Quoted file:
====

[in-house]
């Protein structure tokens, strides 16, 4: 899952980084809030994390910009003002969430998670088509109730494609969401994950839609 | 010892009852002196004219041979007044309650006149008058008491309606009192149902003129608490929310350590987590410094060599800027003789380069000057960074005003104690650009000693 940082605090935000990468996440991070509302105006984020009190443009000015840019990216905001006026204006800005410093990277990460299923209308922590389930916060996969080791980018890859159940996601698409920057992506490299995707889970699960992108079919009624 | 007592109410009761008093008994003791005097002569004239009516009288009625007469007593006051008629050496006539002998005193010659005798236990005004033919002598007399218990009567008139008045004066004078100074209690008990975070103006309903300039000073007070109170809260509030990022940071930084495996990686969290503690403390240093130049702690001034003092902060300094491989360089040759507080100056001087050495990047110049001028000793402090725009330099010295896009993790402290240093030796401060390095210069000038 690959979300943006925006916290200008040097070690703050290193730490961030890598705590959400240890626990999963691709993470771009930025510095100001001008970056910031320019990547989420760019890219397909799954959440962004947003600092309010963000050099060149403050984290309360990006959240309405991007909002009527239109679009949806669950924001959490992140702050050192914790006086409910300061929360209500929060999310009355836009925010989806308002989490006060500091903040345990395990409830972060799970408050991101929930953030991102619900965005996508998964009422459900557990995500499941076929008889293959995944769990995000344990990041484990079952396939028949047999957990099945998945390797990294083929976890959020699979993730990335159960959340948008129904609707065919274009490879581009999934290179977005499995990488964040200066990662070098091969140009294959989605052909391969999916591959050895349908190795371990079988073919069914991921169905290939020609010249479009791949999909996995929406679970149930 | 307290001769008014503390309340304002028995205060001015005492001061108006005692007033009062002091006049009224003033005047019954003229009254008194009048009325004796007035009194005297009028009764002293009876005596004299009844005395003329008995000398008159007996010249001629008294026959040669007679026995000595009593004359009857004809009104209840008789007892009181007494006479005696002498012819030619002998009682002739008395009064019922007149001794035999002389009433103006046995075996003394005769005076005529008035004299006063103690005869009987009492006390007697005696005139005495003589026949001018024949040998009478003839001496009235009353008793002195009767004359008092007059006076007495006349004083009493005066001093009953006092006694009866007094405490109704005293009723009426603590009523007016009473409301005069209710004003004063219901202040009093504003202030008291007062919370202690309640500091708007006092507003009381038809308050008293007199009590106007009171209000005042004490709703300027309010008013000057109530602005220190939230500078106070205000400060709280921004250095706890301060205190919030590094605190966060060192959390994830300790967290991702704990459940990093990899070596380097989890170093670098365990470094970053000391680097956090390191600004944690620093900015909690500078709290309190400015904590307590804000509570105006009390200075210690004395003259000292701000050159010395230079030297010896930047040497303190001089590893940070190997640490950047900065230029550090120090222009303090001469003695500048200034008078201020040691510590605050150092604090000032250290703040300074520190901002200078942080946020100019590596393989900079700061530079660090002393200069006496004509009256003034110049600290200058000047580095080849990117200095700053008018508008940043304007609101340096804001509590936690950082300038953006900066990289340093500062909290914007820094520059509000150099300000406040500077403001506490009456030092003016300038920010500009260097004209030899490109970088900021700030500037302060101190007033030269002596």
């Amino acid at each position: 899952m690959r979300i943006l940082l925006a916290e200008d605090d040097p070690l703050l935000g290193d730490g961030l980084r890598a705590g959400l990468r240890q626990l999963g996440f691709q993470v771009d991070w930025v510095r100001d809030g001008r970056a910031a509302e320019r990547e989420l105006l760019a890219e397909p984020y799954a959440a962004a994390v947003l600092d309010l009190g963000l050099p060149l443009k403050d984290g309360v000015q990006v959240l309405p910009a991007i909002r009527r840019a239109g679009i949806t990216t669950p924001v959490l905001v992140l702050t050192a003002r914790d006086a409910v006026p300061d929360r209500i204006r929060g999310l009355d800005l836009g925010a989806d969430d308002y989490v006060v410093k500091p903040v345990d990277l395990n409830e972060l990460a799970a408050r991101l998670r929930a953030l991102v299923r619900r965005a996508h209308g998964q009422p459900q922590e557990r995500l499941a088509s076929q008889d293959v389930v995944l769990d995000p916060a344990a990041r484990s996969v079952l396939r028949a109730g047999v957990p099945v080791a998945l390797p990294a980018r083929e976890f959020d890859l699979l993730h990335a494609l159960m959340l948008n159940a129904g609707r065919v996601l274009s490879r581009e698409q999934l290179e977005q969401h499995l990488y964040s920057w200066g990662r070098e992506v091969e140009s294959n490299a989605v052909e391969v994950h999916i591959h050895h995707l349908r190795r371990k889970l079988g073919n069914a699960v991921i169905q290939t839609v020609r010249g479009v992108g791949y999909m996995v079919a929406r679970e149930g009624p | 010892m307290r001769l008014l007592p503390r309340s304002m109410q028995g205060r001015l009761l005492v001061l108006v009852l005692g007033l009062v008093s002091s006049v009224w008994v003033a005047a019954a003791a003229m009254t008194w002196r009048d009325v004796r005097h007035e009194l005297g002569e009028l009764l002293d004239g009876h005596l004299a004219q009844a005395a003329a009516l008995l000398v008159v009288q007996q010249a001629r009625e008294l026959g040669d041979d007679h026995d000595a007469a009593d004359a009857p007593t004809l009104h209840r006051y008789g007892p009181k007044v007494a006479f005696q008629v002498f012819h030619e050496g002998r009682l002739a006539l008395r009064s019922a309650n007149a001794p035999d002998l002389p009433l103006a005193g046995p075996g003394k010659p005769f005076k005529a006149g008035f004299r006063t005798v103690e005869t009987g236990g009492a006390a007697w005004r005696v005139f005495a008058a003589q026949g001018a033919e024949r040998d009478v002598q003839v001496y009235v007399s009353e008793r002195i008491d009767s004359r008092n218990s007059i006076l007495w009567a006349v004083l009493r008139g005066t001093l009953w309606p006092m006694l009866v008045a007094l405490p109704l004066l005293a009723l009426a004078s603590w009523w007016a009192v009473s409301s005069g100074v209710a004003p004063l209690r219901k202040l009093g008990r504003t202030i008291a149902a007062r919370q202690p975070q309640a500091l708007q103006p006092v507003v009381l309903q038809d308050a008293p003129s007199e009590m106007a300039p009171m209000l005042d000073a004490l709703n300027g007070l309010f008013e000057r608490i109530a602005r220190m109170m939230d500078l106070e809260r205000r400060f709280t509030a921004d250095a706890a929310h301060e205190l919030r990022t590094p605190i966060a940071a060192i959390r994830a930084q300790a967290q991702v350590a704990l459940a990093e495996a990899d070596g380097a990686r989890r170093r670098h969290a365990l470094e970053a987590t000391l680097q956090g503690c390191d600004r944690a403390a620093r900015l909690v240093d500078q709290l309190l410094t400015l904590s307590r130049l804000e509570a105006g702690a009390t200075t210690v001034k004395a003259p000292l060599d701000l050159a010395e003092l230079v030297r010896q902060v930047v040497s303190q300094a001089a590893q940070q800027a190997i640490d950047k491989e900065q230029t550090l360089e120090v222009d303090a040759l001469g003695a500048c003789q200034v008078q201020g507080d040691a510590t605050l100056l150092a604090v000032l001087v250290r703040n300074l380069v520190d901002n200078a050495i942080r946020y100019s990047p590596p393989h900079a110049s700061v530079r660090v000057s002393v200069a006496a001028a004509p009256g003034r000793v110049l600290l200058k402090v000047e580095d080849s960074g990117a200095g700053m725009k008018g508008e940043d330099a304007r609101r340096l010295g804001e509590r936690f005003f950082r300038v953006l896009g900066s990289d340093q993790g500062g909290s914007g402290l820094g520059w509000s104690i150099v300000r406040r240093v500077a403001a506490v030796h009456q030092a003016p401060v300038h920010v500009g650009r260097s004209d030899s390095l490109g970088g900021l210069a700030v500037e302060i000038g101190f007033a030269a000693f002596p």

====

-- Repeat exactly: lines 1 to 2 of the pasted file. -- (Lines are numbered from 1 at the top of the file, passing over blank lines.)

[in-house]
């Protein structure tokens, strides 16, 4: 899952980084809030994390910009003002969430998670088509109730494609969401994950839609 | 010892009852002196004219041979007044309650006149008058008491309606009192149902003129608490929310350590987590410094060599800027003789380069000057960074005003104690650009000693 940082605090935000990468996440991070509302105006984020009190443009000015840019990216905001006026204006800005410093990277990460299923209308922590389930916060996969080791980018890859159940996601698409920057992506490299995707889970699960992108079919009624 | 007592109410009761008093008994003791005097002569004239009516009288009625007469007593006051008629050496006539002998005193010659005798236990005004033919002598007399218990009567008139008045004066004078100074209690008990975070103006309903300039000073007070109170809260509030990022940071930084495996990686969290503690403390240093130049702690001034003092902060300094491989360089040759507080100056001087050495990047110049001028000793402090725009330099010295896009993790402290240093030796401060390095210069000038 690959979300943006925006916290200008040097070690703050290193730490961030890598705590959400240890626990999963691709993470771009930025510095100001001008970056910031320019990547989420760019890219397909799954959440962004947003600092309010963000050099060149403050984290309360990006959240309405991007909002009527239109679009949806669950924001959490992140702050050192914790006086409910300061929360209500929060999310009355836009925010989806308002989490006060500091903040345990395990409830972060799970408050991101929930953030991102619900965005996508998964009422459900557990995500499941076929008889293959995944769990995000344990990041484990079952396939028949047999957990099945998945390797990294083929976890959020699979993730990335159960959340948008129904609707065919274009490879581009999934290179977005499995990488964040200066990662070098091969140009294959989605052909391969999916591959050895349908190795371990079988073919069914991921169905290939020609010249479009791949999909996995929406679970149930 | 307290001769008014503390309340304002028995205060001015005492001061108006005692007033009062002091006049009224003033005047019954003229009254008194009048009325004796007035009194005297009028009764002293009876005596004299009844005395003329008995000398008159007996010249001629008294026959040669007679026995000595009593004359009857004809009104209840008789007892009181007494006479005696002498012819030619002998009682002739008395009064019922007149001794035999002389009433103006046995075996003394005769005076005529008035004299006063103690005869009987009492006390007697005696005139005495003589026949001018024949040998009478003839001496009235009353008793002195009767004359008092007059006076007495006349004083009493005066001093009953006092006694009866007094405490109704005293009723009426603590009523007016009473409301005069209710004003004063219901202040009093504003202030008291007062919370202690309640500091708007006092507003009381038809308050008293007199009590106007009171209000005042004490709703300027309010008013000057109530602005220190939230500078106070205000400060709280921004250095706890301060205190919030590094605190966060060192959390994830300790967290991702704990459940990093990899070596380097989890170093670098365990470094970053000391680097956090390191600004944690620093900015909690500078709290309190400015904590307590804000509570105006009390200075210690004395003259000292701000050159010395230079030297010896930047040497303190001089590893940070190997640490950047900065230029550090120090222009303090001469003695500048200034008078201020040691510590605050150092604090000032250290703040300074520190901002200078942080946020100019590596393989900079700061530079660090002393200069006496004509009256003034110049600290200058000047580095080849990117200095700053008018508008940043304007609101340096804001509590936690950082300038953006900066990289340093500062909290914007820094520059509000150099300000406040500077403001506490009456030092003016300038920010500009260097004209030899490109970088900021700030500037302060101190007033030269002596």